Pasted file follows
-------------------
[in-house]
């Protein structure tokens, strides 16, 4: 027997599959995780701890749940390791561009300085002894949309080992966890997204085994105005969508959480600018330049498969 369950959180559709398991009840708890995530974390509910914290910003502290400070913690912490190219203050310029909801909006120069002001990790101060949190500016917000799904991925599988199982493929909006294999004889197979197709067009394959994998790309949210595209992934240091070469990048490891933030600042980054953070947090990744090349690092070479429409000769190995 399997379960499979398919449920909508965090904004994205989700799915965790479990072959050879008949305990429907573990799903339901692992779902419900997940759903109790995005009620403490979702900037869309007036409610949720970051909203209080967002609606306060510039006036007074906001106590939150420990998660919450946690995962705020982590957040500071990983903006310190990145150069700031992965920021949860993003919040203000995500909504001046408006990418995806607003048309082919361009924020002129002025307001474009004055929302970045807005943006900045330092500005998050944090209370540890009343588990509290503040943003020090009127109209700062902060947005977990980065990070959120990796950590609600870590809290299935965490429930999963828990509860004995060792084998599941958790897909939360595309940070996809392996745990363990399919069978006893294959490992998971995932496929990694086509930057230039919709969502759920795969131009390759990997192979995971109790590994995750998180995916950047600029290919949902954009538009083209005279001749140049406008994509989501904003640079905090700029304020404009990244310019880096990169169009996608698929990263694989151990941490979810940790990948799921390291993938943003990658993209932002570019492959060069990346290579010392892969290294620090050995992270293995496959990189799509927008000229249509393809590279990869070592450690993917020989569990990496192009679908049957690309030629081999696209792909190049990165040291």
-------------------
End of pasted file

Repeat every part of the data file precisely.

[in-house]
């Protein structure tokens, strides 16, 4: 027997599959995780701890749940390791561009300085002894949309080992966890997204085994105005969508959480600018330049498969 369950959180559709398991009840708890995530974390509910914290910003502290400070913690912490190219203050310029909801909006120069002001990790101060949190500016917000799904991925599988199982493929909006294999004889197979197709067009394959994998790309949210595209992934240091070469990048490891933030600042980054953070947090990744090349690092070479429409000769190995 399997379960499979398919449920909508965090904004994205989700799915965790479990072959050879008949305990429907573990799903339901692992779902419900997940759903109790995005009620403490979702900037869309007036409610949720970051909203209080967002609606306060510039006036007074906001106590939150420990998660919450946690995962705020982590957040500071990983903006310190990145150069700031992965920021949860993003919040203000995500909504001046408006990418995806607003048309082919361009924020002129002025307001474009004055929302970045807005943006900045330092500005998050944090209370540890009343588990509290503040943003020090009127109209700062902060947005977990980065990070959120990796950590609600870590809290299935965490429930999963828990509860004995060792084998599941958790897909939360595309940070996809392996745990363990399919069978006893294959490992998971995932496929990694086509930057230039919709969502759920795969131009390759990997192979995971109790590994995750998180995916950047600029290919949902954009538009083209005279001749140049406008994509989501904003640079905090700029304020404009990244310019880096990169169009996608698929990263694989151990941490979810940790990948799921390291993938943003990658993209932002570019492959060069990346290579010392892969290294620090050995992270293995496959990189799509927008000229249509393809590279990869070592450690993917020989569990990496192009679908049957690309030629081999696209792909190049990165040291």